Controversial newspaper caricatures
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There are several incidents involving controversial caricatures in the press media.
Muhammed cartoons and response
- The Jyllands-Posten Muhammad cartoons controversy, involving unflattering depictions of the Islamic prophet Muhammad first published in Denmark in September 2005 and subsequently in other countries, lead to wide-scale protesting and rioting.
- On February 7, 2006 the Arab European League published multiple cartoons suggesting Holocaust denial in response to the Muhammed cartoons published months earlier.
- French Satirical Newspaper Charlie Hebdo Wins Over Controversial Cartoon Ban Request.
- On July 20, 2007, the cartoon on the front page of the weekly satirical magazine El Jueves whose front page carried a drawing of Crown Prince Felipe having sex with his wife and commenting on a government plan to give parents € 2 500 for each child born. Judge Juan del Olmo ruled that the cartoon "struck at the honour and dignity of the people represented."
- On March 2, 2006, the Student newspaper the Sheaf from the University of Saskatchewan, published a cartoon entitled "Capitalist Piglet" which featured Jesus performing a sexual act with a Pig (which was intended to represent Capitalism). The Cartoon was published in the wake of the Jyllands-Posten Muhammad cartoons controversy, and the paper apologised for the incident four days later, and the editor resigned the following day.
- In May 2002, Le Monde in France published a cartoon comparing the destruction following the Warsaw Ghetto Uprising with the destruction caused by Israeli military following the Battle of Jenin. The text below it says: "History has a strange way of repeating itself!"
On 27 March 2006, Indonesian daily Rakyat Merdeka published a cartoon on its front page depicting the Australian Prime Minister and Foreign minister as dingoes discussing the acquisition of the Indonesian province of West Papua. The Australian responded on 1 April with a Bill Leak cartoon depicting the Indonesian President as a dog copulating with a West Papuan.
- In the Iran newspaper cockroach cartoon controversy, on 23 May 2006, the Iranian government suspended publication of a state-owned newspaper.
- Mexican cartoonists enjoy a broad freedom of speech, which has allowed the publication of cartoons which are normal in Mexico, but quite controversial in the American point of view. For example, two days after the September 11 attacks, La Jornada newspaper published a cartoon where El Fisgon makes a comparison between the attacks and the multiple US military operations. La Jornada also published in September 2001 another cartoon where Magu states that: "As the world (global) policemen of the new millennium, the Americans are using torture techniques invented by the Mexican police in the last century". The freedom of speech extends to other Mexican newspapers. El Universal (Mexico City) published several cartoons where Boligan criticizes American military operations in Iraq, specially presenting a pair of soldiers as vultures who complain about the Mexican illegal immigration to the US, when at the same time they are invading Iraq.
- On January 27, 2003, the day before Israeli elections, British newspaper The Independent published a cartoon depicting the Israeli prime minister Ariel Sharon naked (with an Election badge acting as a Fig-leaf) sitting among bombed houses eating a baby while helicopters and tanks buzzed 'Vote Sharon', with Sharon saying "What's wrong, haven't you seen a politician kissing babies before". The cartoon was based on Goya's Saturn Devouring His Son and was penned after a pre-election raid by Israeli missiles on Gaza City. The cartoon was eventually selected as the "Cartoon of the Year" by the United Kingdom's Political Cartoon Society. The Israeli embassy, backed by the Sharon government, issued a complaint saying the cartoon was anti-semitic, however the Press Watchdog, the press complaints commission, said of the cartoon; "There is nothing inherently anti-semitic about the Goya image or about the myth of Saturn devouring his children, which has been used previously to satirise other politicians accused of sacrificing their own 'children' for political purposes".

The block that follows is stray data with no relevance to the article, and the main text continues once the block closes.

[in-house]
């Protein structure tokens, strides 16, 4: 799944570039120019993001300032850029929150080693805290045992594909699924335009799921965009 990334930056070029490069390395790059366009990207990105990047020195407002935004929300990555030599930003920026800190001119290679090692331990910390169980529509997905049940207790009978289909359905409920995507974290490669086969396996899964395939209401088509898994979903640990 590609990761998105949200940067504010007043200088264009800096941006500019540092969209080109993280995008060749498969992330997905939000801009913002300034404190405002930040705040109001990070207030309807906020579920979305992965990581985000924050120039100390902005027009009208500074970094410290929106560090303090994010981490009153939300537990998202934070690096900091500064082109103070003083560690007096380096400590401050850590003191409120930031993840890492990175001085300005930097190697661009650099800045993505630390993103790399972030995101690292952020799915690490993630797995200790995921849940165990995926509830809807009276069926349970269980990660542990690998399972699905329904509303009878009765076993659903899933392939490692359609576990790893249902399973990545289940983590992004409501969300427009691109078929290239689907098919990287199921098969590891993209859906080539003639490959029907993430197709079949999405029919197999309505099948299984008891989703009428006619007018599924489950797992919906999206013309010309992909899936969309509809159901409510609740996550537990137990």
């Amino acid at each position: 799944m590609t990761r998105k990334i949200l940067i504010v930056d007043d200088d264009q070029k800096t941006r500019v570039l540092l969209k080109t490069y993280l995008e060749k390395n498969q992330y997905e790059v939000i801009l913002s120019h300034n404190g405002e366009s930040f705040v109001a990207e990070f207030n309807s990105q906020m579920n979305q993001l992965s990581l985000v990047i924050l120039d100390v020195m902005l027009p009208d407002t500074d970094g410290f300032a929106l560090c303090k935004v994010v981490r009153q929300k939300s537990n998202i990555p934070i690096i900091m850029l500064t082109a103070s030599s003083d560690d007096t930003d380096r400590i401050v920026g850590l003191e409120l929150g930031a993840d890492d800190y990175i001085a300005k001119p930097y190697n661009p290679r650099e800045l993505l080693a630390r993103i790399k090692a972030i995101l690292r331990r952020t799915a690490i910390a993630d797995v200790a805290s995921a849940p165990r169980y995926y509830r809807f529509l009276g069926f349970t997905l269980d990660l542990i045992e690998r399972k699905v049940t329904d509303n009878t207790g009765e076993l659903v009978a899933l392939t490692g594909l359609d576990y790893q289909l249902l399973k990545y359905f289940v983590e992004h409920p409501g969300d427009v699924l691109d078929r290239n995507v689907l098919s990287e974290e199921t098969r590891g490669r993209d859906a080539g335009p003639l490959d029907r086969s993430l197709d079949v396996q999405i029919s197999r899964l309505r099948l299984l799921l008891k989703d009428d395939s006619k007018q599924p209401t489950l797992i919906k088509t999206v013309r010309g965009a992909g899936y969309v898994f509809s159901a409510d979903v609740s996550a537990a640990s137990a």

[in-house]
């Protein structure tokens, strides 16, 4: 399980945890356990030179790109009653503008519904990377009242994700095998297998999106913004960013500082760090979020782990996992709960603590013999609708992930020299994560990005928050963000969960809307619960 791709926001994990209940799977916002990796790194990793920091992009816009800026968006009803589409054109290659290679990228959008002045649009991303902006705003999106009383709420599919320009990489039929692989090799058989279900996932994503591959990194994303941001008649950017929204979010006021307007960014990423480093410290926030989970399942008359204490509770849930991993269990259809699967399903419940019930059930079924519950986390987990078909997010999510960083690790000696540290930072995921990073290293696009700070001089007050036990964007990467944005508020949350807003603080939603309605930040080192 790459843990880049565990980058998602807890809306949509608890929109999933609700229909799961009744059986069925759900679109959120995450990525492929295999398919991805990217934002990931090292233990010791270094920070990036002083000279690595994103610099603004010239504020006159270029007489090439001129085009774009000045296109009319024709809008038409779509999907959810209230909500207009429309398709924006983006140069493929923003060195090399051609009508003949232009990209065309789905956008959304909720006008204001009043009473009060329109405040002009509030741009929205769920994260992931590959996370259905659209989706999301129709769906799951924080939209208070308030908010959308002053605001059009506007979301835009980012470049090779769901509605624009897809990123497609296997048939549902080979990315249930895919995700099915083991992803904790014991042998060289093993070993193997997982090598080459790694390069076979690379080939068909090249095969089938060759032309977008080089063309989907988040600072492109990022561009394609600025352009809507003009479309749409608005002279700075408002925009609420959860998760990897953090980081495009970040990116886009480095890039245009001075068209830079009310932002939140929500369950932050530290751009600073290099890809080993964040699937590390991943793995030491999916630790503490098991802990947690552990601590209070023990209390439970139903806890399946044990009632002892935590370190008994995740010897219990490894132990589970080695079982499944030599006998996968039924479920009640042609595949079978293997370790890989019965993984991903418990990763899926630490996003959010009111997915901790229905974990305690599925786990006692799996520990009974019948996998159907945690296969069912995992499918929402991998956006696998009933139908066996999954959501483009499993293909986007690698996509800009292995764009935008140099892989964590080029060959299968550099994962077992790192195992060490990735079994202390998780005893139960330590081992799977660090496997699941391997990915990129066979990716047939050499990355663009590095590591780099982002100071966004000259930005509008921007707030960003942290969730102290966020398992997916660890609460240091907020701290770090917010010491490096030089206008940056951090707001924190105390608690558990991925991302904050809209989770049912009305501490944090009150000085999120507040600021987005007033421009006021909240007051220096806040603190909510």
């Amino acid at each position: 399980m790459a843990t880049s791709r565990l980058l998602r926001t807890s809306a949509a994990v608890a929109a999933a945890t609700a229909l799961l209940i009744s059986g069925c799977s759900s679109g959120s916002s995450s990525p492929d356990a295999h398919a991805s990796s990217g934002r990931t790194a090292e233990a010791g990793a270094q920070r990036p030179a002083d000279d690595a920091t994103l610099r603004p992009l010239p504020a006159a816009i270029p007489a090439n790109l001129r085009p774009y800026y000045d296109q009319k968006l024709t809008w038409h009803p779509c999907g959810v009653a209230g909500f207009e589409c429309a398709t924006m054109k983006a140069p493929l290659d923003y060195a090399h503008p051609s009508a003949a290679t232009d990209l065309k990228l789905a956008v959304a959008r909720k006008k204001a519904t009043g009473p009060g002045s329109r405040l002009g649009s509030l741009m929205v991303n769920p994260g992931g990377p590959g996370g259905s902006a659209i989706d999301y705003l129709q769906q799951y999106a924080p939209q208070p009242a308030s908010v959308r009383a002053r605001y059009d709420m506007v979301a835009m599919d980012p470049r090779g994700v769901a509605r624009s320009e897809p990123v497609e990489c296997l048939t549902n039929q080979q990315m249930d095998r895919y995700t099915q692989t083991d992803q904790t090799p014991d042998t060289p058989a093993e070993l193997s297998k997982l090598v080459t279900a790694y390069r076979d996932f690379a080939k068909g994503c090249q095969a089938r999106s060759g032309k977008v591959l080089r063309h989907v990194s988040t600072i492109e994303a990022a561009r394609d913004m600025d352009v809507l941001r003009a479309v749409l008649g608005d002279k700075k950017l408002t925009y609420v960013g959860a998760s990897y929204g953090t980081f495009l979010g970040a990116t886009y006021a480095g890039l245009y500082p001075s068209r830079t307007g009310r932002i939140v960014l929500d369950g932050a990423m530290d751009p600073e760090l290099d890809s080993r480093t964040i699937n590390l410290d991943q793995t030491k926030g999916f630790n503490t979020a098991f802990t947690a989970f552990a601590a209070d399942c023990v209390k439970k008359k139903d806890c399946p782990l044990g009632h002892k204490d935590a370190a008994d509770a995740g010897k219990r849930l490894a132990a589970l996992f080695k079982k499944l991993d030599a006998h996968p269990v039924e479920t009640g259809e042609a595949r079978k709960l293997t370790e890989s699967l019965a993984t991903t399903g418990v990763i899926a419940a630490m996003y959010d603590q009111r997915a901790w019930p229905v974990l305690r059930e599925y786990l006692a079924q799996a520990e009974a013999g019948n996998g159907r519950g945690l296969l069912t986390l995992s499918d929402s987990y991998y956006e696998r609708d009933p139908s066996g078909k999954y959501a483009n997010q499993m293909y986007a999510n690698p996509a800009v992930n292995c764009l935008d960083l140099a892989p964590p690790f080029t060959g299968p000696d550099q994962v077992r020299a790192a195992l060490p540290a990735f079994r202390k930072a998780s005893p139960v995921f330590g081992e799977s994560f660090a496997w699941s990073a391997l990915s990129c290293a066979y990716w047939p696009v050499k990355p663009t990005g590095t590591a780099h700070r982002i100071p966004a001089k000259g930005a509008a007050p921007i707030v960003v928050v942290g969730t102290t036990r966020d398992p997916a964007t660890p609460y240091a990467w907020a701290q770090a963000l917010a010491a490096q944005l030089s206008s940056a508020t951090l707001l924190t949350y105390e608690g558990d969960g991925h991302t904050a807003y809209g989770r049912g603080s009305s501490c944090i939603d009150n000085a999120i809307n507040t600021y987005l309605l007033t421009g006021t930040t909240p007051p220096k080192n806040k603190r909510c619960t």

- Racist caricatures of African Americans have also appeared in the United States before the Civil Rights Movement, and occasionally since then as well.
- During World War II, several American newspapers and major animated studios put out cartoons and films depicting the Japanese with exaggerated Asian features and as being untrustworthy or trickster figures, echoing the anti-Japanese racist sentiments common during the war period.
- A cartoon in Los Angeles Times, published in October 2000, shows a Jew and a Muslim, praying at a wall where the stones are formed to read "Hate". Below the cartoon the inscription says "Worshiping their God". According to the cartoonist, it showed "BOTH Israelis AND Palestinians worshipping 'hate.'"
- Jesus Dress Up is a game that was created by artist Normal Bob Smith in 1991 as a black-and-white colorform, which he photocopied and distributed to friends.
- Archived February 23, 2006, at the Wayback Machine
- Archived May 6, 2006, at the Wayback Machine
- Archived February 9, 2006, at the Wayback Machine
- Archived February 10, 2006, at the Wayback Machine
- Cover of July 20, 2007 El Jueves
- Hyland, Tom; Debelle, Penelope (2 April 2006). "Cartoon anger fears". The Age. Fairfax Media. Archived from the original on 2 October 2016.
- Iranian paper banned over cartoon BBC. 11;41 UC 23/05/2006
- El Fisgon. "And why?". La Jornada.
- Magu. "Security Reasons". La Jornada.
- Boligan. "Oh, Surprise". El Universal.
- Boligan. "Illegals". El Universal.
- Archived December 26, 2003, at the Wayback Machine
- Barbara and David Mikkelson. "Hate" Snopes; November 28, 2007